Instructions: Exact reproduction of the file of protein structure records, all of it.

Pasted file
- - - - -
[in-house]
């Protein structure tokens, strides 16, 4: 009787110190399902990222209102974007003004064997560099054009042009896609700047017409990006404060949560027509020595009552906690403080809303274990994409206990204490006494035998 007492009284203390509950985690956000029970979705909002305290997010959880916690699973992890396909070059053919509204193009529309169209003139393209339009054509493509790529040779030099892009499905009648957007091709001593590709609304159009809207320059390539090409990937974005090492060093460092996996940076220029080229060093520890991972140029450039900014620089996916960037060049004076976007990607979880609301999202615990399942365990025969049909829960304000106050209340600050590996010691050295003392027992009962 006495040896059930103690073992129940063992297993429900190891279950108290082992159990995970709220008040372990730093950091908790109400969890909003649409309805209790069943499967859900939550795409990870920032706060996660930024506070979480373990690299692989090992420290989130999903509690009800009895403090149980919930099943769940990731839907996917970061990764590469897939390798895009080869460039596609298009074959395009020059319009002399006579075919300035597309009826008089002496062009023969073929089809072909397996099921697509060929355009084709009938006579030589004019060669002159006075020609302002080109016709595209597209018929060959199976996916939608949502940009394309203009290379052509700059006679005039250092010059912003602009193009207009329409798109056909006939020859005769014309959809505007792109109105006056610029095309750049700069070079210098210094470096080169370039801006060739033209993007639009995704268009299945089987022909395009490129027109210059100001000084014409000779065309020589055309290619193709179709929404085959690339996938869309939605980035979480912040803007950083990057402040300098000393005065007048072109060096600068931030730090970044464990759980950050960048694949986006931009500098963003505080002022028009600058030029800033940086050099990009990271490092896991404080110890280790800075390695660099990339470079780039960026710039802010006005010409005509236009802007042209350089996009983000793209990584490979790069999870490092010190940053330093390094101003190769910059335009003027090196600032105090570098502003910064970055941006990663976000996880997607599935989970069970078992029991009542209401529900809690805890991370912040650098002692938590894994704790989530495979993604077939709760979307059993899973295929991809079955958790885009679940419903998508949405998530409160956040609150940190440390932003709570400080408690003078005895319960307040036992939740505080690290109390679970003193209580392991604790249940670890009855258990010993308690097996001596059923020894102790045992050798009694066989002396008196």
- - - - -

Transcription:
[in-house]
């Protein structure tokens, strides 16, 4: 009787110190399902990222209102974007003004064997560099054009042009896609700047017409990006404060949560027509020595009552906690403080809303274990994409206990204490006494035998 007492009284203390509950985690956000029970979705909002305290997010959880916690699973992890396909070059053919509204193009529309169209003139393209339009054509493509790529040779030099892009499905009648957007091709001593590709609304159009809207320059390539090409990937974005090492060093460092996996940076220029080229060093520890991972140029450039900014620089996916960037060049004076976007990607979880609301999202615990399942365990025969049909829960304000106050209340600050590996010691050295003392027992009962 006495040896059930103690073992129940063992297993429900190891279950108290082992159990995970709220008040372990730093950091908790109400969890909003649409309805209790069943499967859900939550795409990870920032706060996660930024506070979480373990690299692989090992420290989130999903509690009800009895403090149980919930099943769940990731839907996917970061990764590469897939390798895009080869460039596609298009074959395009020059319009002399006579075919300035597309009826008089002496062009023969073929089809072909397996099921697509060929355009084709009938006579030589004019060669002159006075020609302002080109016709595209597209018929060959199976996916939608949502940009394309203009290379052509700059006679005039250092010059912003602009193009207009329409798109056909006939020859005769014309959809505007792109109105006056610029095309750049700069070079210098210094470096080169370039801006060739033209993007639009995704268009299945089987022909395009490129027109210059100001000084014409000779065309020589055309290619193709179709929404085959690339996938869309939605980035979480912040803007950083990057402040300098000393005065007048072109060096600068931030730090970044464990759980950050960048694949986006931009500098963003505080002022028009600058030029800033940086050099990009990271490092896991404080110890280790800075390695660099990339470079780039960026710039802010006005010409005509236009802007042209350089996009983000793209990584490979790069999870490092010190940053330093390094101003190769910059335009003027090196600032105090570098502003910064970055941006990663976000996880997607599935989970069970078992029991009542209401529900809690805890991370912040650098002692938590894994704790989530495979993604077939709760979307059993899973295929991809079955958790885009679940419903998508949405998530409160956040609150940190440390932003709570400080408690003078005895319960307040036992939740505080690290109390679970003193209580392991604790249940670890009855258990010993308690097996001596059923020894102790045992050798009694066989002396008196």